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Community Dialogue Guide:Conducting a Discussion on Race

Community Dialogue Guide:Conducting a Discussion on Race

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Published by woodstockwoody
Racism is an issue that never goes away! This guide examines the different ways to keep communications open among affected parties and to facilitate a mutually acceptable resolution of community racial conflict.
Racism is an issue that never goes away! This guide examines the different ways to keep communications open among affected parties and to facilitate a mutually acceptable resolution of community racial conflict.

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Published by: woodstockwoody on Sep 16, 2010
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11/07/2012

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COMMUNITY
DIALOGUE
GUIDE
Conducting a Discussion on Race
(Revised September 2003)
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The Community Relations Service
The Community Relations Service (CRS) is a U.S. Department of Justice component created by the Civil Rights Actof 1964 to help resolve community racial conflict through non-coercive, third party intervention. CRS is calledupon to assist communities to resolve disputes arising from biases of race, color, and national origin. As a result,agency conciliators have developed extensive experience in issues associated with racial and ethnic conflict.CRS provides a wide range of informal assistance that attempts to keep communications open among affectedparties and to facilitate a mutually acceptable resolution of community racial conflict. Facilitating CommunityDialogues on Race is one of the creative ways in which CRS opens lines of communication and helps thecommunity resolve its own racial problems. In addition, CRS conducts formal mediated negotiations to help resolvedifferences. CRS offers its services either upon request or on its own initiative, when there is a threat of disruptionto peaceful community relations.The Community Relations Service is headquartered in Washington, D.C., and has Regional Offices in Atlanta,Boston, Chicago, Dallas, Denver, Kansas City, Los Angeles, New York, Philadelphia, and Seattle. Assistance maybe requested directly from any of these offices.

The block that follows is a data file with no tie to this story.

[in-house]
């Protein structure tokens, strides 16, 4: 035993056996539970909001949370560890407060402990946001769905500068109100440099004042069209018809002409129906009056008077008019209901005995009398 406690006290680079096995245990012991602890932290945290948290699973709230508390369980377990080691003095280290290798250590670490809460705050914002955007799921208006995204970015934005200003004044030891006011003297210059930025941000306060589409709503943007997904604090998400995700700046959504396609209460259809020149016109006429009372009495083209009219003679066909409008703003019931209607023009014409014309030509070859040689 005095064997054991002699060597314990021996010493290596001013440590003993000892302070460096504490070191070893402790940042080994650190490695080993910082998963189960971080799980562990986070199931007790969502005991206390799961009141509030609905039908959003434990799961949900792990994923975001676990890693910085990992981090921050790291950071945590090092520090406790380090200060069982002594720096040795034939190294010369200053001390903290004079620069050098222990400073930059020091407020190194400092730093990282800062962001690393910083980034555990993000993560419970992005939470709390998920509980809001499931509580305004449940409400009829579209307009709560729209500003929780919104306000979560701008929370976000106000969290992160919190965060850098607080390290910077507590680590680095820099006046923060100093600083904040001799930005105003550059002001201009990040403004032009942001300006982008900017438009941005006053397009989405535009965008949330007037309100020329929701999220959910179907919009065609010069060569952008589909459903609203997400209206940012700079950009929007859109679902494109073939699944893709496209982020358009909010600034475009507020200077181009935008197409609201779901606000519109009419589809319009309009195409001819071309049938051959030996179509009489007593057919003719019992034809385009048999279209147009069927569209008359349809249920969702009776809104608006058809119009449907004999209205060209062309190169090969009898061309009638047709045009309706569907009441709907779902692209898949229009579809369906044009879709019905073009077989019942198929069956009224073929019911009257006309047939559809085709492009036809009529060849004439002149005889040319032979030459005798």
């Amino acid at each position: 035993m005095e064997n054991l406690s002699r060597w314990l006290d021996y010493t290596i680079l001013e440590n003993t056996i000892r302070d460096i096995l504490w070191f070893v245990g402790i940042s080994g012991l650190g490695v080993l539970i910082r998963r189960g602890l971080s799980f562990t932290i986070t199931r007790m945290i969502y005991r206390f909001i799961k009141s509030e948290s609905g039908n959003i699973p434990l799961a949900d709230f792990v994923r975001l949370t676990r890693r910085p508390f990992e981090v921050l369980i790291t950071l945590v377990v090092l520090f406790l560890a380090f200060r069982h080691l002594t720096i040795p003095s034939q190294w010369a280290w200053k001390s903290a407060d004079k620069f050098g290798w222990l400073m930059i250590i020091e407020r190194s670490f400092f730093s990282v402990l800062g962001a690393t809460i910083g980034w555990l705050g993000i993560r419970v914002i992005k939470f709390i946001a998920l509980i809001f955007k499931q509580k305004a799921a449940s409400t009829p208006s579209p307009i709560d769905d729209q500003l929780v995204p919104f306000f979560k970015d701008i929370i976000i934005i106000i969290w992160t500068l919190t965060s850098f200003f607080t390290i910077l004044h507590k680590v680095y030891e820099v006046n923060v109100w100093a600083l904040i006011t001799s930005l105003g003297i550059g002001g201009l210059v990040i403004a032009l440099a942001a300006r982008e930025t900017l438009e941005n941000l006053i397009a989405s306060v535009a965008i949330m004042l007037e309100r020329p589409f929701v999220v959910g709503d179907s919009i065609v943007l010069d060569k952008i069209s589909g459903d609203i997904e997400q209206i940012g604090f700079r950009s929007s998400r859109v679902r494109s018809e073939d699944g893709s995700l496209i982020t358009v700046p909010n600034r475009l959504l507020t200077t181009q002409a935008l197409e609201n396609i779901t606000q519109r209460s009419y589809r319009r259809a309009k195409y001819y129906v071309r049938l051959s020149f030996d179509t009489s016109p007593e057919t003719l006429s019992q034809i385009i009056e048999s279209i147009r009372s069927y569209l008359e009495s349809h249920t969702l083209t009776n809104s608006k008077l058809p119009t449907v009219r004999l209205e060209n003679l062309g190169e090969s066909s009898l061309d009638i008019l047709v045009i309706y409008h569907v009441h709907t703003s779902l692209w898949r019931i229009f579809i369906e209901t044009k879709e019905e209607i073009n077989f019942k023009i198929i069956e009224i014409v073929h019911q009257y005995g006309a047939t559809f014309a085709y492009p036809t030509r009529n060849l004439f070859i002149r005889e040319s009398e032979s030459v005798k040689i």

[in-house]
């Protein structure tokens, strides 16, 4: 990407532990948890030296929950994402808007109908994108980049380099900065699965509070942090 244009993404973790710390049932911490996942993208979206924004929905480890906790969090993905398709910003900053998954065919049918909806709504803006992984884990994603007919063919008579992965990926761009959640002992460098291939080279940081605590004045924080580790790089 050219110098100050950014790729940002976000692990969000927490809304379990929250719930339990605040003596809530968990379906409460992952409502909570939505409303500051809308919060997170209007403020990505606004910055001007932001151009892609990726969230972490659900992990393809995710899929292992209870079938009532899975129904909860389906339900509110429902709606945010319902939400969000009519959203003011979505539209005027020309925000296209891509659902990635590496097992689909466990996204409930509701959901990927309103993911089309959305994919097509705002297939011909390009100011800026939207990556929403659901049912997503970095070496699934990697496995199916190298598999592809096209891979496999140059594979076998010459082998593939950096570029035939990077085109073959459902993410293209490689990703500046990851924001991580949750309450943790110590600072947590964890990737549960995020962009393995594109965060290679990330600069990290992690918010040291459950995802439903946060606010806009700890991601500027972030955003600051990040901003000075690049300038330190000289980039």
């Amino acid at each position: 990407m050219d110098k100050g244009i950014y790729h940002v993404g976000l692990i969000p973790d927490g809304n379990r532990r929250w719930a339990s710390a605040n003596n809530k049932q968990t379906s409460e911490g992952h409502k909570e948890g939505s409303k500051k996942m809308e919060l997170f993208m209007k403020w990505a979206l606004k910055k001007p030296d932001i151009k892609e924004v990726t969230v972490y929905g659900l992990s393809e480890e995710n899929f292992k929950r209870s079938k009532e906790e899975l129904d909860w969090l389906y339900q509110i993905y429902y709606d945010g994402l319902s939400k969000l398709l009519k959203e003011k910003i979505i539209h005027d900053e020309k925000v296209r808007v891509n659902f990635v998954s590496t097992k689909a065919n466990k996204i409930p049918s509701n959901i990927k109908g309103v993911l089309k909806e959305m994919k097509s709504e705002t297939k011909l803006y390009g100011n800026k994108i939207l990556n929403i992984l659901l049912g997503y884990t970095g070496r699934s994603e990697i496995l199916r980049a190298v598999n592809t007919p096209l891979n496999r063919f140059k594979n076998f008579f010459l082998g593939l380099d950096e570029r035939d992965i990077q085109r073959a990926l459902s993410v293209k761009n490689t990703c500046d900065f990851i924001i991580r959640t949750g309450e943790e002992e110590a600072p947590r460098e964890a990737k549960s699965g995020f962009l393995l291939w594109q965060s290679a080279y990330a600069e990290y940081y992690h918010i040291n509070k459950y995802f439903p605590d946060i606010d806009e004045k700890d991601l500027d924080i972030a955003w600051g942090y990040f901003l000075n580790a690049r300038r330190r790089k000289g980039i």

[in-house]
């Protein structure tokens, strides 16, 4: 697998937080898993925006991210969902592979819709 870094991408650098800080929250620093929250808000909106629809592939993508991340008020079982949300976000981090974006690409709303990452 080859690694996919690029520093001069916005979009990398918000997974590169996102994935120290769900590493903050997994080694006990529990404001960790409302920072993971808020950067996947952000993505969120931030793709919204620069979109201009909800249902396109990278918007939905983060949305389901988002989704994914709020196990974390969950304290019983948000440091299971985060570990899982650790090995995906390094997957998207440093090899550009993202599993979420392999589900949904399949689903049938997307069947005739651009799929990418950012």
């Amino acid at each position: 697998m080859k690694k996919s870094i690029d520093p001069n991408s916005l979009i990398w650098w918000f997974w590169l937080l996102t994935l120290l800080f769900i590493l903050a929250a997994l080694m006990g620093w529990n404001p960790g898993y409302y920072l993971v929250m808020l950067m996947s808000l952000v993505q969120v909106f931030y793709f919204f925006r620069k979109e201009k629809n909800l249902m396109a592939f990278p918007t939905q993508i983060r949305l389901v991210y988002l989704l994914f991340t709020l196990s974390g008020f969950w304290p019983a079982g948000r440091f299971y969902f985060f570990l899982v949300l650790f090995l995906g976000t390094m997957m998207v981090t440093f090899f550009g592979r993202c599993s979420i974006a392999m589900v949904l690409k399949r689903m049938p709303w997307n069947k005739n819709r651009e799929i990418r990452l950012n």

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Contents
1. Characteristics of Community Dialogues on Race
2. Getting Started-Steps in Organizing a Dialogue
3. Conducting an Effective Community Dialogue on Race
4. The Role of the Dialogue Leader
Appendices
A. Additional Resources
1. A Sample Small Group Dialogue
2. The Difference Between Debate and Dialogue
3. Examples of Racial Reconciliation from Across the Nation
4. Quotes on Race Relations
B. Additional Questions for the Four Phases of Dialogue
C. Directory of Resource Organizations
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